Techcombank has raised cash-withdrawal fees to prevent Vietnamese from flocking to Cambodia to withdraw millions of dollars from Cambodian ATMs to benefit from the difference in exchange rates.
From now, withdrawing foreign currency and cash is subject to a fee of 4% and 3% respectively.
This means that holders of cards issued by Techcombank must pay at least 7% on the withdrawn cash if they want to have money taken from ATMs in Cambodia. The new fee is 2.5% higher than before.
A Techcombank representative told Tuoi Tre the reason for the fee hike is to prevent Vietnamese cardholders from withdrawing money in Cambodia and selling them back to profit from the difference between official and unofficial exchange rates.
The Vietnamese government sets the exchange rate at roughly VND19,500 to the US dollar, though the black market rate – also used legally by money changers in Cambodia – is about VND21,000 to the dollar.
The withdrawals the Vietnamese have made from Cambodian ATMs come from home accounts, denominated in dong with the dollars received being converted at the official exchange rate.
The Vietnamese arbitragers would change these dollars for dong with Cambodian money changers or black market traders in Vietnam, profiting from the discrepancy.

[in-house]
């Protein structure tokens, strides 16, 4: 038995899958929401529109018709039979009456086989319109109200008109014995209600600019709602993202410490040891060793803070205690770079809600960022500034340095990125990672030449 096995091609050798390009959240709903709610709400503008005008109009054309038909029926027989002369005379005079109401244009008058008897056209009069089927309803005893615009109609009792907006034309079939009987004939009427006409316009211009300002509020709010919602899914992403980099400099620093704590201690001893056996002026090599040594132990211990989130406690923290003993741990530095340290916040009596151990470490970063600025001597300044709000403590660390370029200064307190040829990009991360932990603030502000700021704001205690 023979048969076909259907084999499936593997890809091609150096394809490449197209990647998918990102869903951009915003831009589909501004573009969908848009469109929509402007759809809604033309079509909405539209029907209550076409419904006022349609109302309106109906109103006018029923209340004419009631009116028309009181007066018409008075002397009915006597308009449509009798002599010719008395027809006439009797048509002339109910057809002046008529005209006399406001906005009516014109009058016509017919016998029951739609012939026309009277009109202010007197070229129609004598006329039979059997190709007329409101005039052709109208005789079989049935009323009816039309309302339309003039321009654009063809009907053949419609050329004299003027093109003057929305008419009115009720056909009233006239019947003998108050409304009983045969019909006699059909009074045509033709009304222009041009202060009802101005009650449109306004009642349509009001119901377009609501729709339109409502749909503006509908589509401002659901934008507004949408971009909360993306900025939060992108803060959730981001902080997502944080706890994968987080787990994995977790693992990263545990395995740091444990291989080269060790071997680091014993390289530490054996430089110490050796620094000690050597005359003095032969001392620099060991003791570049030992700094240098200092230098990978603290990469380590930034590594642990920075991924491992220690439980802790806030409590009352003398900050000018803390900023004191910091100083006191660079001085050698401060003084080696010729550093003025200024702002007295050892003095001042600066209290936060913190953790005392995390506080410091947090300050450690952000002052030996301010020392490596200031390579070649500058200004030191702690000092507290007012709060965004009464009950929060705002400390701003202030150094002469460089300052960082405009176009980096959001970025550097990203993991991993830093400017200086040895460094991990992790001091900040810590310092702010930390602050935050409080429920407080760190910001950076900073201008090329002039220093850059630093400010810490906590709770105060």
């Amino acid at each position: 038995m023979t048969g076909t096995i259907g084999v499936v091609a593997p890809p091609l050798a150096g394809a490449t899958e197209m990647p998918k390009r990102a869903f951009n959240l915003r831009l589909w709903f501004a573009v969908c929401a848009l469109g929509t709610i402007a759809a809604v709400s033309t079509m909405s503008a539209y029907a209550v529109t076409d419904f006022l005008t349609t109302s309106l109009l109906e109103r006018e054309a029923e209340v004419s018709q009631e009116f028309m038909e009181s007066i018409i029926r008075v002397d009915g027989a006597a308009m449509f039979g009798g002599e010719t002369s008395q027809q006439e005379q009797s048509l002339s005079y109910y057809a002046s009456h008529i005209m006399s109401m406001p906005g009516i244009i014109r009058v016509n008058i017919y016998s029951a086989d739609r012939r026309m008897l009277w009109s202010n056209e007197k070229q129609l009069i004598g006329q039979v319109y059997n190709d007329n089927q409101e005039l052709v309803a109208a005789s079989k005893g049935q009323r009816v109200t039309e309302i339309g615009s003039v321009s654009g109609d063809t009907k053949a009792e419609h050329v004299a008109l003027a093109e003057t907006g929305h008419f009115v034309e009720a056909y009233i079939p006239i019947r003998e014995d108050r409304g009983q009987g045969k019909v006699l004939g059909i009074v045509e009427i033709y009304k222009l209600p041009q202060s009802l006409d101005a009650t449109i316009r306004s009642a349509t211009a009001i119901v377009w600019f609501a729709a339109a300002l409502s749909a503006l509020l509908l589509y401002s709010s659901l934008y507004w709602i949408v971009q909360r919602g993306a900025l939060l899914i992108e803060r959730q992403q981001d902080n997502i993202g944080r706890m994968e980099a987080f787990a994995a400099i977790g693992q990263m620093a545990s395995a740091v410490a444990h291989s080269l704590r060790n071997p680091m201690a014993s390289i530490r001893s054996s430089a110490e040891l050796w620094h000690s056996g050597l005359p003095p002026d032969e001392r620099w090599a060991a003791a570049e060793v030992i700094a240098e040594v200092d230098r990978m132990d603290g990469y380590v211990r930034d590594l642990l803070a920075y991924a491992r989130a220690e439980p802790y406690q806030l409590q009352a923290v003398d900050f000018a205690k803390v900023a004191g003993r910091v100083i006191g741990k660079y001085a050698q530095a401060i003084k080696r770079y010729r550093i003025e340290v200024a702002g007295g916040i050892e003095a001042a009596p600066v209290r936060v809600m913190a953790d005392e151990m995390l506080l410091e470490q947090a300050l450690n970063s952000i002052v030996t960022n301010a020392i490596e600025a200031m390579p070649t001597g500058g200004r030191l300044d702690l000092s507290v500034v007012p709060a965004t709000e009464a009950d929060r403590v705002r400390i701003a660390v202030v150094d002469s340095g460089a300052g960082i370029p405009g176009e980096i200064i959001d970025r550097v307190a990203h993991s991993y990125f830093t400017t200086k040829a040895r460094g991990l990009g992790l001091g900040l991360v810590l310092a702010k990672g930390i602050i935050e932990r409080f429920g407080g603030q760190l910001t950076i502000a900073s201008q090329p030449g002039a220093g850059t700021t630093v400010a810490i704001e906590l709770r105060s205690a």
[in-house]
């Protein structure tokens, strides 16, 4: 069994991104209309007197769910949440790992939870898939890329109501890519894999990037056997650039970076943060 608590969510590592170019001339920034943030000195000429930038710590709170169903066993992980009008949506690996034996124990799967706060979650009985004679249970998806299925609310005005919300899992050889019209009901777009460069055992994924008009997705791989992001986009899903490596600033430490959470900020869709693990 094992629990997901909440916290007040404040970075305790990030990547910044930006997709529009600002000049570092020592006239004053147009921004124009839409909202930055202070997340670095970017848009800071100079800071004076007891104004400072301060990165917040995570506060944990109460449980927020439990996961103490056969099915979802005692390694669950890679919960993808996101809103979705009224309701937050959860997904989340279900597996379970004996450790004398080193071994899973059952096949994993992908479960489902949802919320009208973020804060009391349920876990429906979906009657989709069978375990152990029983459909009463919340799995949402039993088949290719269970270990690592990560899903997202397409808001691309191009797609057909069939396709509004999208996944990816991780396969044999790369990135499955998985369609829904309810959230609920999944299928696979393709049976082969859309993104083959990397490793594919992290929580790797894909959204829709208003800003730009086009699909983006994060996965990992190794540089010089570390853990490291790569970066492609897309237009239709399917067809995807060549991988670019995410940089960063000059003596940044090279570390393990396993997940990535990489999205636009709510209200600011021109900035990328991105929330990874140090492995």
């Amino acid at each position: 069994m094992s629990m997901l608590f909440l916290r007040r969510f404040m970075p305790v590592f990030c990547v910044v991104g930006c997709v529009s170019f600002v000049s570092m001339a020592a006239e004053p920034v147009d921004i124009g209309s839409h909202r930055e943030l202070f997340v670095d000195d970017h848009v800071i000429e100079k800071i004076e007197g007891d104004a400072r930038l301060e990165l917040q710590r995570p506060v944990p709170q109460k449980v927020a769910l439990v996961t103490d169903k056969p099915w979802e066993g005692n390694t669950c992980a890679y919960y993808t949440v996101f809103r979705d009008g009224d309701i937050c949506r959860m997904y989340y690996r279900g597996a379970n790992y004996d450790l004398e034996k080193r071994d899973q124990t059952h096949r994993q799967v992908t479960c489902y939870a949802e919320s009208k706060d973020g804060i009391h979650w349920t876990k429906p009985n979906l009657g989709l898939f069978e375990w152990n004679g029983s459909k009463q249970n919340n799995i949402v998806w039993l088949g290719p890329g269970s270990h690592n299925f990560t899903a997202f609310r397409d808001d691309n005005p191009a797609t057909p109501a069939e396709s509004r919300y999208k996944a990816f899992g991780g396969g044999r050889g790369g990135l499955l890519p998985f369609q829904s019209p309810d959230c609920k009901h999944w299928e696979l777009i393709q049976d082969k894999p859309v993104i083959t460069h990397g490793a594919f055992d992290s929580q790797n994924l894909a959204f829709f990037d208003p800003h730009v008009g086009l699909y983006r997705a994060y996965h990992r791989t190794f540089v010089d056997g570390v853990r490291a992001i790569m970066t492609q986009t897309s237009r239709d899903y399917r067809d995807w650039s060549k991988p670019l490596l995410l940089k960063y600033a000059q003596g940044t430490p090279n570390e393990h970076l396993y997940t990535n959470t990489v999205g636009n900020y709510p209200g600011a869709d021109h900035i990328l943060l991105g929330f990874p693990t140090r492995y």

While most Vietnamese banks charge international transaction fees to make up for the difference between the official and unofficial exchange rates, Techcombank’s fees were unusually low until now.
The Phnom Penh Post cited Stephen Higgins, CEO of ANZ Royal Bank, as saying that Techcombank cardholders have withdrawn at least US$20 million in cash from Cambodian ATMs this month.
Although transaction fees eat into their profits, Higgins estimated that the cardholders stand to earn roughly $20,000 for every $1 million withdrawn.
Higgins added that Techcombank could have lost about $1.5 million from the scheme.
Although Cambodian banks are not losing money, the incident has caused annoyance to Cambodians who could not withdraw money from cleaned-out ATMs.
According to the Phnom Penh Post, ACLEDA Bank and ANZ have blocked Techcombank cardholders from using their machines, and Higgins said the National Bank of Cambodia sent out warning Friday about the scheme.
Vietcombank recently also encountered a similar problem.
Trinh Thuong Thuc, head of the Card Service Department of Vietcombank Ho Chi Minh City said that his bank has also raised fees to withdraw foreign currency for those using MTV MasterCard to 6%.
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